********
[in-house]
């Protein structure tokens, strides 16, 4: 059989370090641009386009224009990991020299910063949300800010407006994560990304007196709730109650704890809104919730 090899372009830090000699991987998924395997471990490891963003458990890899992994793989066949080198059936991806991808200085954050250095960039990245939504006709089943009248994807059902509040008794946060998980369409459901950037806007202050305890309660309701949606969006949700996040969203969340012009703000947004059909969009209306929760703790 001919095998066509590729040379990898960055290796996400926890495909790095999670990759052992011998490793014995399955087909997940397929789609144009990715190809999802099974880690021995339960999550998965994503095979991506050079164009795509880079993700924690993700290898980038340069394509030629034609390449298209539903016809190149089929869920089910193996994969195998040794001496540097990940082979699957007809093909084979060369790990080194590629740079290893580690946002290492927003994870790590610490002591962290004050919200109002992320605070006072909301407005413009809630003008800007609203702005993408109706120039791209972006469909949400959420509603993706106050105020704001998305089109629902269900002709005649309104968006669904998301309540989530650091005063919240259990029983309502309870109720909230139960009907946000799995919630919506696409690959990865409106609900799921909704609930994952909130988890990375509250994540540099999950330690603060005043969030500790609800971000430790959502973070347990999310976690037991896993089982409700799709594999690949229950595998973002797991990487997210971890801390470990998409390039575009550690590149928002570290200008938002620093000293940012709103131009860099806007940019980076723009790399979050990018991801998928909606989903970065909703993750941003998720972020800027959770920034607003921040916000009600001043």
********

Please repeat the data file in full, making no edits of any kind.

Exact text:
[in-house]
């Protein structure tokens, strides 16, 4: 059989370090641009386009224009990991020299910063949300800010407006994560990304007196709730109650704890809104919730 090899372009830090000699991987998924395997471990490891963003458990890899992994793989066949080198059936991806991808200085954050250095960039990245939504006709089943009248994807059902509040008794946060998980369409459901950037806007202050305890309660309701949606969006949700996040969203969340012009703000947004059909969009209306929760703790 001919095998066509590729040379990898960055290796996400926890495909790095999670990759052992011998490793014995399955087909997940397929789609144009990715190809999802099974880690021995339960999550998965994503095979991506050079164009795509880079993700924690993700290898980038340069394509030629034609390449298209539903016809190149089929869920089910193996994969195998040794001496540097990940082979699957007809093909084979060369790990080194590629740079290893580690946002290492927003994870790590610490002591962290004050919200109002992320605070006072909301407005413009809630003008800007609203702005993408109706120039791209972006469909949400959420509603993706106050105020704001998305089109629902269900002709005649309104968006669904998301309540989530650091005063919240259990029983309502309870109720909230139960009907946000799995919630919506696409690959990865409106609900799921909704609930994952909130988890990375509250994540540099999950330690603060005043969030500790609800971000430790959502973070347990999310976690037991896993089982409700799709594999690949229950595998973002797991990487997210971890801390470990998409390039575009550690590149928002570290200008938002620093000293940012709103131009860099806007940019980076723009790399979050990018991801998928909606989903970065909703993750941003998720972020800027959770920034607003921040916000009600001043």